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Trump’s Plan To Expand His Powers Faces Some Republican Resistance

WASHINGTON ― Donald Trump’s sweeping plans to remake the presidency ― and give himself more power than ever if he is elected to the White House again ― have met with a chilly reception from members of his own party in Congress.

The former president and his allies are vowing to bring independent federal agencies like the Federal Trade Commission and the Federal Communications Commission under direct presidential control, revive the practice of “impounding” funds appropriated by Congress, and strip employment protections for thousands of civil servants in the executive branch, ostensibly to replace them with Trump’s own chosen political appointees.

The proposals, outlined in a New York Times story earlier this week, stem from years of Trump’s grievances about the so-called “deep state”, the media, and Congress itself standing in the way of his autocratic tendencies. They hinge on a thesis, long popular on the right, called “unitary executive theory”, a model where the president has sole power over the entire executive branch of government, including independent agencies and even federal prosecutors ― like, say, the ones investigating the president himself.

Republican Senator JD Vance, who has already endorsed Trump’s bid for a second term, said Trump’s power grab would be necessary to rein in the power of bureaucrats and agency officials. He called Trump’s plan to give the presidency even more power “necessary to have a constitutional republic”.

“To have true separation of powers, the president has to have the prerogative over the administration of laws,” Vance told HuffPost. “If you have all these alphabet soup agencies where the bureaucrats can’t be fired and aren’t under control of the president, you’ve effectively created a fourth branch of government totally unaccountable to the people. That’s a real problem.”

“What we’re trying to do is identify the pockets of independence and seize them,” Russ Vought, Trump’s former director of the Office of Management and Budget and a leading proponent of the power grab, told the Times.

There is some debate on the left about how seriously to treat the scheme, and whether it’s just campaign fodder that likely wouldn’t become law. For now, it is clear Democrats in Congress would unanimously oppose the plans, with at least some Senate Republicans prepared to join them. An expansion of presidential power would ultimately come at a steep cost to members of Congress, who prize their ability to oversee industries and appropriate funds.

Top Republican appropriators also voiced their opposition to the idea of reviving the president’s impoundment authority. Congress in 1974 passed a law banning the tactic after a fight with President Richard Nixon, who withheld $40 billion in funding that Congress had passed during in his first term in office. Reviving the practice would require another act of Congress.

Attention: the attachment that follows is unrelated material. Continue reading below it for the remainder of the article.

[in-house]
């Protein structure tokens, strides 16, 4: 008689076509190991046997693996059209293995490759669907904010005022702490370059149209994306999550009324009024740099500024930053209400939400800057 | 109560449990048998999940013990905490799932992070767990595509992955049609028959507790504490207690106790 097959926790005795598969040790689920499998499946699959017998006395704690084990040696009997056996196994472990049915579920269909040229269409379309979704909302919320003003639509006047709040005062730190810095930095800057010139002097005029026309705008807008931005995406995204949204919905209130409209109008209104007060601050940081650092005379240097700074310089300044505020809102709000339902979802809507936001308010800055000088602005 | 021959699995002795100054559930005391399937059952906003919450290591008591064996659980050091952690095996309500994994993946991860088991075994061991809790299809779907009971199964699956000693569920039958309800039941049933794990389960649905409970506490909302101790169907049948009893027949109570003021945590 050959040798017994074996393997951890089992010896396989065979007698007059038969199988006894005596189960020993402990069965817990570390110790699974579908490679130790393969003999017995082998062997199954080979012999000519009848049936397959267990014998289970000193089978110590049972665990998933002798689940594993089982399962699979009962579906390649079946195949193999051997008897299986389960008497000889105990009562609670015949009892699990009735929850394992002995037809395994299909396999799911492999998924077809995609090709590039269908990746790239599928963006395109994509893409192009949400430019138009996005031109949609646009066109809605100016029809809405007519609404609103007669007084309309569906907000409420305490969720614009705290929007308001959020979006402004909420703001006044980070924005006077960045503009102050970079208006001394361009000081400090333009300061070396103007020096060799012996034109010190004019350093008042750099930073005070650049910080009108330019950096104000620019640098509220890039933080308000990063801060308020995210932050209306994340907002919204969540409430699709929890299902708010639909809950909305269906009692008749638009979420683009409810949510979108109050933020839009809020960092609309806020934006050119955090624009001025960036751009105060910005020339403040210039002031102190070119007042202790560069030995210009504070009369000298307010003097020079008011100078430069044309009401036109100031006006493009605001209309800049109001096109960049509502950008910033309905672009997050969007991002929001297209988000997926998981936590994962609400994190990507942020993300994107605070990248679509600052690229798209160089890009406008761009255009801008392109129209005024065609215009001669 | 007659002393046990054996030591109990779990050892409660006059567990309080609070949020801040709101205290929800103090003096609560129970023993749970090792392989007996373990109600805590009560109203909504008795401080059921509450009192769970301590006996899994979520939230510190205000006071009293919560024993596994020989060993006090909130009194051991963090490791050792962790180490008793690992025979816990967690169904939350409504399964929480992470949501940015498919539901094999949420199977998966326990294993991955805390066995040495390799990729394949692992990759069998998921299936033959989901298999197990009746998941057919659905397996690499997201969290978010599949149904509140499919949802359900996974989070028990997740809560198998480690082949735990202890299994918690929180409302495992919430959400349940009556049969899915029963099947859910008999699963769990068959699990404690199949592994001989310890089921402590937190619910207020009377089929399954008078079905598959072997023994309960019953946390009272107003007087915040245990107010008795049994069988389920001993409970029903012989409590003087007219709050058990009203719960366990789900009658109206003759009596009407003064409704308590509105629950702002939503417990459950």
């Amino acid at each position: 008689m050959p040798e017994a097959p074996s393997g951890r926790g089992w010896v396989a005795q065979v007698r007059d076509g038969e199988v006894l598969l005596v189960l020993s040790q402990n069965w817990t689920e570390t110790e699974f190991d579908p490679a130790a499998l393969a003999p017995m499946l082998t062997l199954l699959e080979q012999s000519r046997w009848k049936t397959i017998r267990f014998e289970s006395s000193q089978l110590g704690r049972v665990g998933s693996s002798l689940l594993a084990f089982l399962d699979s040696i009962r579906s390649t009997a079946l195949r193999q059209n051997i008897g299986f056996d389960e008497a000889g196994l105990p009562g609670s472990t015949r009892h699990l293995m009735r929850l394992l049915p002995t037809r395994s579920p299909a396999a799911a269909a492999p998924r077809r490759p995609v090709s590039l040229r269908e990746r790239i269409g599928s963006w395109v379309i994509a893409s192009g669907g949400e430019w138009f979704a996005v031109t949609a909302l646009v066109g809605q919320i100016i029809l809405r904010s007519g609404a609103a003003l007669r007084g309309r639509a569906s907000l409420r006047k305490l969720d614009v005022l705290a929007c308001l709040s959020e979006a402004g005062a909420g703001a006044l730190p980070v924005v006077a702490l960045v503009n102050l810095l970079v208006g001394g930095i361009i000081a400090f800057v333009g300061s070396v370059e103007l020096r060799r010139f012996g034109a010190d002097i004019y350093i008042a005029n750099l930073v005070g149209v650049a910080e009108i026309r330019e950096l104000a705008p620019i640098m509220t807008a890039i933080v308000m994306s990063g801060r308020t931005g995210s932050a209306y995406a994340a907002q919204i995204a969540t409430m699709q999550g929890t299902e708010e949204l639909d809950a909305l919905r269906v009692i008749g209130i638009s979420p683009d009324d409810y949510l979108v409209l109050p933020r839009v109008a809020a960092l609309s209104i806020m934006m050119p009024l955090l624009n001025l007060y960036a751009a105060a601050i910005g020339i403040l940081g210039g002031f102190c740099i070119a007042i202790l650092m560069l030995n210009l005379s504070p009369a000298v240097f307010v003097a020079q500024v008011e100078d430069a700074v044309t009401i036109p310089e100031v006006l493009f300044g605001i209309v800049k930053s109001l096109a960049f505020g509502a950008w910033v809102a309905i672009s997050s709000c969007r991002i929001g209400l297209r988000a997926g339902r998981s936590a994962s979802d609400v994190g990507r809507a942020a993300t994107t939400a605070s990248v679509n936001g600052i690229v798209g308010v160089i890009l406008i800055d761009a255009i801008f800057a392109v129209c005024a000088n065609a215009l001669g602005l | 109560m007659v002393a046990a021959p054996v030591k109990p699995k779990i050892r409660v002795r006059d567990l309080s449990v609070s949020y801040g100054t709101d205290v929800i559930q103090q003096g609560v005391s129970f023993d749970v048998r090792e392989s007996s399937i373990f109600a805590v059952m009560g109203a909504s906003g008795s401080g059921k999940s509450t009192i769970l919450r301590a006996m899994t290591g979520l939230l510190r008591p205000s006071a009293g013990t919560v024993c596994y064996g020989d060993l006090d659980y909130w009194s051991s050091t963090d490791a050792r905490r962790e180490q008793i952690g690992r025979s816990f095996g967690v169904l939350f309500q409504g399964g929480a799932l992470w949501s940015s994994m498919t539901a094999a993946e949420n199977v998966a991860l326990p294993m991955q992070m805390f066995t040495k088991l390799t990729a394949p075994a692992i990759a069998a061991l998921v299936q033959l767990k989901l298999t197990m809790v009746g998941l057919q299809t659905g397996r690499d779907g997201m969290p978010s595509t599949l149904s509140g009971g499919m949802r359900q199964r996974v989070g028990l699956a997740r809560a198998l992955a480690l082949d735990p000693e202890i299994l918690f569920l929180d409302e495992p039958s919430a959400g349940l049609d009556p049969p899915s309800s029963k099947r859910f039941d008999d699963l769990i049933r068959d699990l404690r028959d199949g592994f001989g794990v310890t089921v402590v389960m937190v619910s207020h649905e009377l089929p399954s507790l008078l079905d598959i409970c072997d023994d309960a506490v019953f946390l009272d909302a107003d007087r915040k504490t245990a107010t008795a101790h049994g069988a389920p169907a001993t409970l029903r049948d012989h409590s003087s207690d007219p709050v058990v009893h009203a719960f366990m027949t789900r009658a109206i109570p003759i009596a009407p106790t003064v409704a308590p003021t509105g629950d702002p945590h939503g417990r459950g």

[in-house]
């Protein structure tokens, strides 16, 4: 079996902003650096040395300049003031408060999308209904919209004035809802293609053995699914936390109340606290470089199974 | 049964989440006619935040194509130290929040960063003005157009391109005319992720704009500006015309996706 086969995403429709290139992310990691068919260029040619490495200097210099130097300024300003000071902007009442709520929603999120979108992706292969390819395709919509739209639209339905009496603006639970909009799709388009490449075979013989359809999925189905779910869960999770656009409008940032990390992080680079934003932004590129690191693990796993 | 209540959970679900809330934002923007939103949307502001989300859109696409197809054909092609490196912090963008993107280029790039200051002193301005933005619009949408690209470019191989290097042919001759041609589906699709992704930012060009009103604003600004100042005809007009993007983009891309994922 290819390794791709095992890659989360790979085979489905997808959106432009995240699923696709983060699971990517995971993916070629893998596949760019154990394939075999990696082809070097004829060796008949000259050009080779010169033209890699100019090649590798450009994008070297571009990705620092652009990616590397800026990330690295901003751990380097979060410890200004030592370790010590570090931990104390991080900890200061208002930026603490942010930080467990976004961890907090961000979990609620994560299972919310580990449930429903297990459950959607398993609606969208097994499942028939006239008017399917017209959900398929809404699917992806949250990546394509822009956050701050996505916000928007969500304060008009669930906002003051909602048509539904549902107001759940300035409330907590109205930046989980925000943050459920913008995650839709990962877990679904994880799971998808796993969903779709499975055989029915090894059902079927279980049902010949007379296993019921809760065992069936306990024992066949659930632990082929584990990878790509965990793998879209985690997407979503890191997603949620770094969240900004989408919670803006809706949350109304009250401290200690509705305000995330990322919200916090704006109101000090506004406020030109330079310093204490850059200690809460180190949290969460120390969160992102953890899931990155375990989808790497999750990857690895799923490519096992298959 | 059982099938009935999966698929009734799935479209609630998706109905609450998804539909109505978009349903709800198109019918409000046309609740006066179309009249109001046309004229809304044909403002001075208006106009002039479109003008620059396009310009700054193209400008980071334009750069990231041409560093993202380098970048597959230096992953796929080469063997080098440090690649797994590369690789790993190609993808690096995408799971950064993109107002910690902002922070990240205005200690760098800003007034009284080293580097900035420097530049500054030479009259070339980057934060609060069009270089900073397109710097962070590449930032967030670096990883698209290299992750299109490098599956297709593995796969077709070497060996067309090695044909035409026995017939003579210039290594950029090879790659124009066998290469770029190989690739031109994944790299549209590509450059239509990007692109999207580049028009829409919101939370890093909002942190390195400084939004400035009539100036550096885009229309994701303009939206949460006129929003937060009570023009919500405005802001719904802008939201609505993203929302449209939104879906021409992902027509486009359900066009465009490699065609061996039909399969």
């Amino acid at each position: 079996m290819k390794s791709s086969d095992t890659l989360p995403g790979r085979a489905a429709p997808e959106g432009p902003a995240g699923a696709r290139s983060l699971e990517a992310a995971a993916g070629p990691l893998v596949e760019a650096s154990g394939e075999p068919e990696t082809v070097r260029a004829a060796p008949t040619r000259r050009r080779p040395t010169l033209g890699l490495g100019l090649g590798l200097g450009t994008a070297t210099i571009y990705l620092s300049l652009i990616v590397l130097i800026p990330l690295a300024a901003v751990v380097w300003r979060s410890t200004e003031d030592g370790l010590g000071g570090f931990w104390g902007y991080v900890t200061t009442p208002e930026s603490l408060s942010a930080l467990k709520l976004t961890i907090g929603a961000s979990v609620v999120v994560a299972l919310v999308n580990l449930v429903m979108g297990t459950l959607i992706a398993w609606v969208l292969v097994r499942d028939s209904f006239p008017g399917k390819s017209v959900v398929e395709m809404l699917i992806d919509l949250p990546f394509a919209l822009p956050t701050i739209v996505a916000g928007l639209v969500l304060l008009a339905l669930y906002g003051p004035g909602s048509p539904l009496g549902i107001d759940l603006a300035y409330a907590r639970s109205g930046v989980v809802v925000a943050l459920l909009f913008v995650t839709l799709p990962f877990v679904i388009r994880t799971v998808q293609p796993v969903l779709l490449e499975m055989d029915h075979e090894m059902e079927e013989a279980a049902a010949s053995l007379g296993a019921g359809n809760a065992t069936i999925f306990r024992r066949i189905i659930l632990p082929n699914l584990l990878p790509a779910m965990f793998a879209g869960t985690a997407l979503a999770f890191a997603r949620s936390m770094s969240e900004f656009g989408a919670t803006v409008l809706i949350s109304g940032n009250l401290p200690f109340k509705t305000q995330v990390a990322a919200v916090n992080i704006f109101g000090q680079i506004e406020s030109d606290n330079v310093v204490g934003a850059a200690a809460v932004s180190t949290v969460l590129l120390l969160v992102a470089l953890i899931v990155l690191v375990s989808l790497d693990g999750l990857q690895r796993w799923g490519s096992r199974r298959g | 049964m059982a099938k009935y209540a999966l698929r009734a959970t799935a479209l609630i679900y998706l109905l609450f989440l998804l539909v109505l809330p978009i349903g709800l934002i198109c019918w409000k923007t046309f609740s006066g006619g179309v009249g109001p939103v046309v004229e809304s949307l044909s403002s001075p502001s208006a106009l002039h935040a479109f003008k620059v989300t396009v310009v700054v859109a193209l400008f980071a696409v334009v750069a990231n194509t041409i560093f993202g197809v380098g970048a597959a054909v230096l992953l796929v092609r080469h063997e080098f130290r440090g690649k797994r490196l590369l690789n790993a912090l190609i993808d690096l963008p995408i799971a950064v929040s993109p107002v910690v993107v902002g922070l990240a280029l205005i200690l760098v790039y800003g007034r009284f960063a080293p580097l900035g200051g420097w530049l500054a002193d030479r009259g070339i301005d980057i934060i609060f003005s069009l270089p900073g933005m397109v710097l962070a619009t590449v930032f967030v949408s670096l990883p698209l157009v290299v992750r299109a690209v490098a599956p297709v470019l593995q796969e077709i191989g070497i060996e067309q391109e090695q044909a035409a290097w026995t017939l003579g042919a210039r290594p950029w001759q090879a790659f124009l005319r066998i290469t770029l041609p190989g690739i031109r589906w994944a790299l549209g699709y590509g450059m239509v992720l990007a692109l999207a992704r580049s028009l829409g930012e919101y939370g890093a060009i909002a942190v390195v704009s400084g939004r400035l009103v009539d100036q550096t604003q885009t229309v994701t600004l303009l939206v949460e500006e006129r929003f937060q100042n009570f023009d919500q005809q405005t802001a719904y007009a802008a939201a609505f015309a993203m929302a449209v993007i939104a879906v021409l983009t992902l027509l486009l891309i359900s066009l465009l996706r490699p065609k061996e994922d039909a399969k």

“The Constitution is very clear about the role of Congress and the power of the purse, so I would not do so,” Senator Susan Collins, the top Republican on the Senate appropriations committee, told HuffPost.

“I don’t think I agree” with the plans of the Trump team, Republican Senator Shelley Moore Capito, who also serves on the committee, said. “I want to have the independence of an appropriator.”

Republicans who serve on the Senate commerce committee were similarly wary of ways Trump could infringe on their power.

“I think those are independent agencies designed to be that way for obvious reasons, so I’m not sure what that accomplishes,” Senator John Thune, the No. 2 Senate Republican, told HuffPost, when asked if he would support bringing the FTC and FCC under presidential control.

Republican Senator Ted Cruz ― chair of the commerce committee, which oversees the two agencies ― didn’t endorse the plan, either. He instead shifted to bashing FTC Chair Lina Khan, a top target of Republicans due to her aggressive strategy in taking on big tech companies.

“I will say Lina Khan’s abuse of power of the FTC is going to add considerable momentum to congressional efforts to rein in out-of-control, supposedly independent agencies,” Cruz said.

Republican Senator Roger Wicker, who also serves on the commerce committee, said he “would have to look very, very carefully” at any proposal to bring the agencies under executive control. He expressed his desire to see the FTC and FCC act in a nonpartisan manner.

According to the Times, Trump’s allies are drafting an executive order that would require independent agencies to submit actions to the White House for review. The move, if enacted under a second Trump presidency, would likely face a legal challenge.

“I think it’s very important for us to remember that he can’t just wave a wand and invalidate the statutory structure for these expert agencies,” Democrat Senator Brian Schatz said of the twice-impeached former president. “It doesn’t matter what he thinks. The law is the law. If he wants to change the structure of the agency, then he’s going to have to ask someone to introduce a bill.”

Schatz said that if Trump wants to change the structure of federal agencies, he should do so by appointing commissioners who agree with him.

“It’s exciting to think of the new ways that Mr Trump would do damage, and it’s always worth worrying about, but the truth is there are statutes in place and he’s going to have to abide by them,” Schatz said.

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